Lacto-fermentation and Probiotics 1: Making Yoghurt

One of the Four Pillars mentioned in Deep Nutrition is fermented foods. These ancient recipes are the original supplements and superfoods, We have been losing these gems of nutrition at a surprisingly rapid rate, thanks to industrial standardisation, centralisation and sterilisation. As we have moved towards this post industrial revolution diet, we have become more susceptible to the ravages of diseases that were almost non-existent only a few years ago. (How many young people do you know with food intolerances or allergies?)

In our not-to-distant past, every region would have their specialities. From sauerkraut, to kvass, to ginger beer, to pickles, to ketchup, seasonal fruits and vegetables were preserved using natural means for later consumption. Rather than negating their nutritional value, as most modern preservation methods do, these ancient methods enhance and enrich the foods. Essential nutrients were sometimes made more bio-available by the simple action of a few bugs and digestibility of some foodstuffs was enhanced.

Keeping the crew happy

It is estimated that only 10% of the cells which make up your body are human, the rest are micro-organisms (mostly bacteria and fungi) that form a symbiotic relationship with your body. This is known as the human biome. As such it may be more accurate to imagine your body as a ship and the micro-organisms as the crew. The crew carry out specific functions, such as aiding digestion, creating vitamins and many other duties. Most importantly, they help to fight off invaders. It is estimated that 70% of the immune system is based in the gut. Without the crew, the ship would begin to fall apart. If the crew are not well looked after they may become inefficient at their jobs, or they even start to mutiny and turn on the body causing auto-immune disorders. We can keep the crew happy by keeping them well fed and looked after and in turn, the happy crew carry out their duties. An unhappy, underfed crew create a tension within. This could be seen as a release of chemical signals within our bodies which can trigger cravings or allergies, although there is another possibility. If we consider that every living organism has a bio-energetic field that interacts with the bio-energetic fields of it’s neighbours, we may start to get another idea about cravings. What we have observed with candida albicans overgrowth is cravings for those things that feed the bugs, i.e. sugars and carbohydrates. We say that the bugs are doing the thinking. I don’t doubt that they are causing some biochemical imbalance which also leads to cravings, but when you realise that your crew makes up 90% of you, it must be impossible for the captain (your mind) not to hear them!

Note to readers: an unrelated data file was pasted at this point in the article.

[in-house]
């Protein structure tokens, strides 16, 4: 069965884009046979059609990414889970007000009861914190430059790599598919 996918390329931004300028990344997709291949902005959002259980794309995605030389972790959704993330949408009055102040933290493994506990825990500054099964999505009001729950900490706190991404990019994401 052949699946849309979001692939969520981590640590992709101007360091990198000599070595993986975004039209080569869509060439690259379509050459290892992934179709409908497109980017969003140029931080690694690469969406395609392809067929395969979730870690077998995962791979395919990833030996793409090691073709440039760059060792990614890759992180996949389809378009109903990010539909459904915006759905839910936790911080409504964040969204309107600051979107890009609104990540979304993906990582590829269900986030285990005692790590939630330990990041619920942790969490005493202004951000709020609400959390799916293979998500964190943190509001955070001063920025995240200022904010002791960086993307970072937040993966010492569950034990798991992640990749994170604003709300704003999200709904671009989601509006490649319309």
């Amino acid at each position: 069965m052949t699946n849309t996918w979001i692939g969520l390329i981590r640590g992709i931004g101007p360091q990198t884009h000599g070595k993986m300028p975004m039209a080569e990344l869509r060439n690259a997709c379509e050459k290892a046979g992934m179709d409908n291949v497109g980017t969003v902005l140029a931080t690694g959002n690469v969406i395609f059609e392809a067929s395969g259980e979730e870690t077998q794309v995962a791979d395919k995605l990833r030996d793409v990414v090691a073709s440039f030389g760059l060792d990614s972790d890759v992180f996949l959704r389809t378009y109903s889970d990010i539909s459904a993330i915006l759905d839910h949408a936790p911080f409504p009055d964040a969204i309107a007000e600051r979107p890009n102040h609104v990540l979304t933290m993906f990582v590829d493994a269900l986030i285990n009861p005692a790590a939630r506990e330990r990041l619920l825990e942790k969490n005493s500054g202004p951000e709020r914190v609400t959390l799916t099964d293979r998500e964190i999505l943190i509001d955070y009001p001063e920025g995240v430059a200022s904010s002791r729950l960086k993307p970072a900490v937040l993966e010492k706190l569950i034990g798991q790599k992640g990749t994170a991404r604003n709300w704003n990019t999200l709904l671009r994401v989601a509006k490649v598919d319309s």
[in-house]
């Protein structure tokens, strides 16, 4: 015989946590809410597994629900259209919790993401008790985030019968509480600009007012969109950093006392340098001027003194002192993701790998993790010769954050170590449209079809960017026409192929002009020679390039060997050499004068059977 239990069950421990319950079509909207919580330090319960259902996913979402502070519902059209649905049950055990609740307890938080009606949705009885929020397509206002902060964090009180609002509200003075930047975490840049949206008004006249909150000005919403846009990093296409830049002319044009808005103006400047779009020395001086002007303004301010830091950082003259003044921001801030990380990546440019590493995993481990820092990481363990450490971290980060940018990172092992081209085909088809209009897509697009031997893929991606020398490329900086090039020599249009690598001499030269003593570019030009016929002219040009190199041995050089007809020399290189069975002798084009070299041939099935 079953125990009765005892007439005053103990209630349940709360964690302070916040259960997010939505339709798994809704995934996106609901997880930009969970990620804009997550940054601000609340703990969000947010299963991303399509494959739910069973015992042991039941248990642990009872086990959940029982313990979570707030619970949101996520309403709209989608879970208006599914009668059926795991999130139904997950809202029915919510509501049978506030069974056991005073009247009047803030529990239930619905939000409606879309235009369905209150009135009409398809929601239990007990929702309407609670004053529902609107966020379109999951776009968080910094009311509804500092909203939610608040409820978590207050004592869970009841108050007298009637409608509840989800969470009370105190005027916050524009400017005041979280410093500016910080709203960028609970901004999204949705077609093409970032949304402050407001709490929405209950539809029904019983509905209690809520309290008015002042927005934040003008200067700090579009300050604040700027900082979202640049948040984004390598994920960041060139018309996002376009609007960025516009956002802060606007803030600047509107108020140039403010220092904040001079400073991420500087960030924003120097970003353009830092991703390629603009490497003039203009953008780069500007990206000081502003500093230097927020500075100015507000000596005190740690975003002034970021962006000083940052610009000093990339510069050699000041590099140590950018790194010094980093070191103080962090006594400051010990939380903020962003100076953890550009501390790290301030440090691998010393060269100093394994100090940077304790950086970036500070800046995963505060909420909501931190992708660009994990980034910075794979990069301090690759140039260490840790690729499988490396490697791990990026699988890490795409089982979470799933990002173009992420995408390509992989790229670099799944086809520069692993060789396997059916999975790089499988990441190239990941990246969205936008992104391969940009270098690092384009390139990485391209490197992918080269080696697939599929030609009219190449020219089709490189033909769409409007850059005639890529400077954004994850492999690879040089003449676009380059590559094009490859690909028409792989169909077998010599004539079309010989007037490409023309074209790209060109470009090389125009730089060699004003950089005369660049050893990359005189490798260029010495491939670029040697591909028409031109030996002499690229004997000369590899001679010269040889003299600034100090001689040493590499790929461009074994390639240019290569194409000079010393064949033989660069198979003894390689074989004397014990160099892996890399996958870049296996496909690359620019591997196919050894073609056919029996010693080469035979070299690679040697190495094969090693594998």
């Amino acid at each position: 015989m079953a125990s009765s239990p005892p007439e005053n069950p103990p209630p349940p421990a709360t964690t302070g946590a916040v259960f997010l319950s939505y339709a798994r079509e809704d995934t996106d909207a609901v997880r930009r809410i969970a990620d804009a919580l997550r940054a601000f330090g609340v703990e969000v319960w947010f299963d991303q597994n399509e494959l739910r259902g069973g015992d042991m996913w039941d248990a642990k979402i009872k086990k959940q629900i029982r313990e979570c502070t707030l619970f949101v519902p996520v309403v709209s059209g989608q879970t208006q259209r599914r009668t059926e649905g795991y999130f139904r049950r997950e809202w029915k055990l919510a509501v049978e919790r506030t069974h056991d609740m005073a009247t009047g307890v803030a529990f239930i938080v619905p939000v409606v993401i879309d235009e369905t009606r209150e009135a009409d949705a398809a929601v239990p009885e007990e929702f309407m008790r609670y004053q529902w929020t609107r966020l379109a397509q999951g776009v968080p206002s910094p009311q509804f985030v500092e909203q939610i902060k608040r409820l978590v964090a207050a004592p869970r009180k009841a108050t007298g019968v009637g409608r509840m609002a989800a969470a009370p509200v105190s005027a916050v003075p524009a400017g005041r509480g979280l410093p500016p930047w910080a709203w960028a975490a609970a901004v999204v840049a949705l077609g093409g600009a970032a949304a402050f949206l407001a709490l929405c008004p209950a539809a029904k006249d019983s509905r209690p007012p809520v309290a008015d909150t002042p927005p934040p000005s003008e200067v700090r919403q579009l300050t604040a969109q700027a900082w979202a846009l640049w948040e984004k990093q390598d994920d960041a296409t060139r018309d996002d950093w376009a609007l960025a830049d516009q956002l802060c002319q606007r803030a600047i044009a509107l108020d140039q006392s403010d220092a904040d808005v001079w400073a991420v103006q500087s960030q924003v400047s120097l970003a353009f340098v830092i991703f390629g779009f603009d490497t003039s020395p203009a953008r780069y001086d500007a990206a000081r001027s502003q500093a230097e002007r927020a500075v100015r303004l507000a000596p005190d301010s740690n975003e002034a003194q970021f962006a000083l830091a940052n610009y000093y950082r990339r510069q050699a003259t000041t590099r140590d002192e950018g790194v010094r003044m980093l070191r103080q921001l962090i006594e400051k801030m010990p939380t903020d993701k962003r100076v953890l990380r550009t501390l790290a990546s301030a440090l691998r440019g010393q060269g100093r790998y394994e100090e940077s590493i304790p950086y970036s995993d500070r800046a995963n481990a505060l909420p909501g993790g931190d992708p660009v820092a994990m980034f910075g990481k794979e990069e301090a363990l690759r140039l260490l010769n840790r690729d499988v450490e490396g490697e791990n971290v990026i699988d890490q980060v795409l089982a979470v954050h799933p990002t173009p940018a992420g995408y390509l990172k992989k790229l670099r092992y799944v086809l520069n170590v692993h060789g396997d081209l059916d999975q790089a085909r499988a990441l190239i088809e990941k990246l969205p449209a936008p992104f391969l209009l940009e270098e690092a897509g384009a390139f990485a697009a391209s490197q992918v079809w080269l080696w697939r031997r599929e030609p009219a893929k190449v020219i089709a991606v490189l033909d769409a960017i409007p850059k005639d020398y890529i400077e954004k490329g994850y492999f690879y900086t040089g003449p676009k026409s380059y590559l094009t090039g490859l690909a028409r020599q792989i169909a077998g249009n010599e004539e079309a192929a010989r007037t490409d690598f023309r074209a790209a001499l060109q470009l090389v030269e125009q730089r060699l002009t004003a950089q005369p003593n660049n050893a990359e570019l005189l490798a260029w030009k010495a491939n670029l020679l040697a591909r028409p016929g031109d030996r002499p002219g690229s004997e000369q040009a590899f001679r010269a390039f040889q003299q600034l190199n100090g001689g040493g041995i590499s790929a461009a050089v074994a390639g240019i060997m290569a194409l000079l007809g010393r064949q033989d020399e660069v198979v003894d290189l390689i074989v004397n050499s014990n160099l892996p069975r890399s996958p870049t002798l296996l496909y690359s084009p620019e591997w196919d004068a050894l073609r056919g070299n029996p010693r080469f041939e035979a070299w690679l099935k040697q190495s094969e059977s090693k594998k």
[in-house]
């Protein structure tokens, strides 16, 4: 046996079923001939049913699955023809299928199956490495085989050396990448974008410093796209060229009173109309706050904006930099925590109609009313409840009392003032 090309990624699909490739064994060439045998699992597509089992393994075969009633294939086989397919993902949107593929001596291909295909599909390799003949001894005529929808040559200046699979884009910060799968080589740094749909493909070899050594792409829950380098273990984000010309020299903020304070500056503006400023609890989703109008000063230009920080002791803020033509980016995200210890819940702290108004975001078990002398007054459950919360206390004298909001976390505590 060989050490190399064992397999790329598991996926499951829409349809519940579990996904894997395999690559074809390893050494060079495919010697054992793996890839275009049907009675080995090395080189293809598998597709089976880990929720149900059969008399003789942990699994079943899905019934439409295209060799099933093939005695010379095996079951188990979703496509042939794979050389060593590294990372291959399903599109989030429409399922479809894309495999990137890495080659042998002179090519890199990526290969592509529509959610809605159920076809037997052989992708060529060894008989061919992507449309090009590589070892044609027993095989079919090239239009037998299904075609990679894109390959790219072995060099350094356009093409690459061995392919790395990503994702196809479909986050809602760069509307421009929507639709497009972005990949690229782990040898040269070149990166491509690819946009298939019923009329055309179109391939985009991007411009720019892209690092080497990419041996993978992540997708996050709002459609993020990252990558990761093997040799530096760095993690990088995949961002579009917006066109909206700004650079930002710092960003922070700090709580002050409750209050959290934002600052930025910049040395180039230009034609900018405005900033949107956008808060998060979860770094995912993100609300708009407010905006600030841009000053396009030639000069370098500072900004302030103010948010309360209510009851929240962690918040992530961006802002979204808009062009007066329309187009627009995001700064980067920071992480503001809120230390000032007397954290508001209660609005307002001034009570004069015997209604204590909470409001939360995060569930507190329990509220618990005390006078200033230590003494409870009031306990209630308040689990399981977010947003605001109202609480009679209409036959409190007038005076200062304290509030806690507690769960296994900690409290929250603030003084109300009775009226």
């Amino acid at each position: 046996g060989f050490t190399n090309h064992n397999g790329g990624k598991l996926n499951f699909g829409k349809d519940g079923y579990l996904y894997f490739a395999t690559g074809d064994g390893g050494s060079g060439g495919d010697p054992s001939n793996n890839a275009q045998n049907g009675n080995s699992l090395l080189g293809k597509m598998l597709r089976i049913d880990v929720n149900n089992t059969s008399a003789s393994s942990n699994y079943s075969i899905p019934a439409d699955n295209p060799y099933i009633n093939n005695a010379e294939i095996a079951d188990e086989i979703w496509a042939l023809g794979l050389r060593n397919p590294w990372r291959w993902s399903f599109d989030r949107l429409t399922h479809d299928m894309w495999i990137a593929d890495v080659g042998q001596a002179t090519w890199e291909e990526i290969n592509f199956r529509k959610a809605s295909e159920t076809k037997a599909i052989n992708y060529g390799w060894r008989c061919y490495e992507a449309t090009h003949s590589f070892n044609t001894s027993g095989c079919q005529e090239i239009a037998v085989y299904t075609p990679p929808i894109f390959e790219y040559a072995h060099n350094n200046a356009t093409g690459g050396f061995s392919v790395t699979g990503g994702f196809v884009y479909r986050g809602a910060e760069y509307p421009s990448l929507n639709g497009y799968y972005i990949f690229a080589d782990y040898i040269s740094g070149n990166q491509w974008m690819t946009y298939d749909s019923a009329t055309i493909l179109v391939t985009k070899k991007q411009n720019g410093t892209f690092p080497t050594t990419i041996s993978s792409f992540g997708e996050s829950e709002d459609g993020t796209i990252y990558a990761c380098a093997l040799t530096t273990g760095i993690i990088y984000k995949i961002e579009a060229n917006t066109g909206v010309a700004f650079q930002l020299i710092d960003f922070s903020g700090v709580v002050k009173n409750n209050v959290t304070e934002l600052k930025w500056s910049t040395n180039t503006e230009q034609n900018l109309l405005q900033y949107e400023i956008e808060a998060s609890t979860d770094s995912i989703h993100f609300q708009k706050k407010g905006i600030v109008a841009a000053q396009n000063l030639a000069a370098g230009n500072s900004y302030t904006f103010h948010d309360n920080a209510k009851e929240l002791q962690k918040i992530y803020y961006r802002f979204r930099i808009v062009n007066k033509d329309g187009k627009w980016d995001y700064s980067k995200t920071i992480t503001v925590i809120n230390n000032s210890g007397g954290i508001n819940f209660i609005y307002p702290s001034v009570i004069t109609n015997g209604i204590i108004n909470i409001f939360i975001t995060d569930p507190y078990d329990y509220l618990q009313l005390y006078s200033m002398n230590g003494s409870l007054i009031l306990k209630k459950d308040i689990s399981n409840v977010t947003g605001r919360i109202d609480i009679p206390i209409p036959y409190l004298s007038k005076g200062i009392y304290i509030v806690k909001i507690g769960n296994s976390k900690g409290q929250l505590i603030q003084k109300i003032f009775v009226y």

Prepare for real taste sensations

Introducing fermented foods and beverages into your diet can be one of the easiest steps towards feeling good, both physically and mentally. It doesn’t take up much time and it doesn’t cost much. You probably have most of the equipment and ingredients around already, although I have to warn you that you may become a jar hoarder once you develop a taste for fermentation! You get to play, you get to create taste sensations and you start to realise that what you always thought was the premium product is actually a pale shadow of the real thing.

This happened to me with mayonnaise. I had a fierce loyalty towards Hellmann’s Mayonnaise (especially on turkey sandwiches!) I had tried other mayonnaise, but it just didn’t measure up to Hellmann’s. Then I moved to Guatemala. It was different here, the premium products were from the US. Things tasted weird, and not in a good way, even the Hellmann’s mayonnaise. The ketchup was made using high fructose corn syrup rather than sugar and was way too sweet. My first reaction was to just stop buying those products, which was probably a pretty good thing. Then nostalgia set in, I started to want things I could not find in the stores. I wanted Heinz baked beans and Marmite, so I turned to the internet and found that I was not alone. Other people had already been experimenting, making their own versions of their favourites. The baked beans were pretty easy, and proved rather popular amongst the British ex-pats here, the Marmite is to date one of my most complicated and unusual projects.

Getting back to the mayonnaise, when I received my copy of Nourishing Traditions, I started to understand what condiments really were, what their original purpose was. We use modern, store bought condiments as flavour enhancers, to brighten up foods, and often to get a sugar hit to feed our sugar addictions. These sauces and pickles have been redesigned from their origins. Mass produced condiments use sugar and vinegar to extend shelf life and create conformity. Naturally fermented, probiotic condiments help you to digest your food and bolster your own biome. It is like taking a shot of tasty medicine with your meal. When I learnt how easy it is to make REAL mayonnaise, that is every bit as thick and creamy as the store bought version, but is laced with probiotic bacteria, I never looked at a store bought version again. I’ll share the recipe with you shortly.